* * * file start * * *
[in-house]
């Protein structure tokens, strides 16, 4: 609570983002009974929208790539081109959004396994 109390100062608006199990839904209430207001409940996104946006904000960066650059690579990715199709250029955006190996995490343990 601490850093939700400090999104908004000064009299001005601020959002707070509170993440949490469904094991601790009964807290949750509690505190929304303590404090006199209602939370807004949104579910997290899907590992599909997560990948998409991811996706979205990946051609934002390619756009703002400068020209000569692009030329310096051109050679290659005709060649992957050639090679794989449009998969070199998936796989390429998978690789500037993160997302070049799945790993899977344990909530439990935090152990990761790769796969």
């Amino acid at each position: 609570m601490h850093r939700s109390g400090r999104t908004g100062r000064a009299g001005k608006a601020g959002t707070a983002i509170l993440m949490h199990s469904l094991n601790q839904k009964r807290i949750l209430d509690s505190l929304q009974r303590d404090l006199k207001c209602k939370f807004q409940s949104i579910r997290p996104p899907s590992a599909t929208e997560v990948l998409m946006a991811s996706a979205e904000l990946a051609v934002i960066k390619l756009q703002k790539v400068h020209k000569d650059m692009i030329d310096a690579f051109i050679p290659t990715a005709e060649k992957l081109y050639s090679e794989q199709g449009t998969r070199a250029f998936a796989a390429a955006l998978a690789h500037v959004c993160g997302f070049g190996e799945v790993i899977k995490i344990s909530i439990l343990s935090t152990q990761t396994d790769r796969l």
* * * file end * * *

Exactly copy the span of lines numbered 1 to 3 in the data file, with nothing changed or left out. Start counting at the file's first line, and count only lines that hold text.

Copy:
[in-house]
């Protein structure tokens, strides 16, 4: 609570983002009974929208790539081109959004396994 109390100062608006199990839904209430207001409940996104946006904000960066650059690579990715199709250029955006190996995490343990 601490850093939700400090999104908004000064009299001005601020959002707070509170993440949490469904094991601790009964807290949750509690505190929304303590404090006199209602939370807004949104579910997290899907590992599909997560990948998409991811996706979205990946051609934002390619756009703002400068020209000569692009030329310096051109050679290659005709060649992957050639090679794989449009998969070199998936796989390429998978690789500037993160997302070049799945790993899977344990909530439990935090152990990761790769796969």
């Amino acid at each position: 609570m601490h850093r939700s109390g400090r999104t908004g100062r000064a009299g001005k608006a601020g959002t707070a983002i509170l993440m949490h199990s469904l094991n601790q839904k009964r807290i949750l209430d509690s505190l929304q009974r303590d404090l006199k207001c209602k939370f807004q409940s949104i579910r997290p996104p899907s590992a599909t929208e997560v990948l998409m946006a991811s996706a979205e904000l990946a051609v934002i960066k390619l756009q703002k790539v400068h020209k000569d650059m692009i030329d310096a690579f051109i050679p290659t990715a005709e060649k992957l081109y050639s090679e794989q199709g449009t998969r070199a250029f998936a796989a390429a955006l998978a690789h500037v959004c993160g997302f070049g190996e799945v790993i899977k995490i344990s909530i439990l343990s935090t152990q990761t396994d790769r796969l």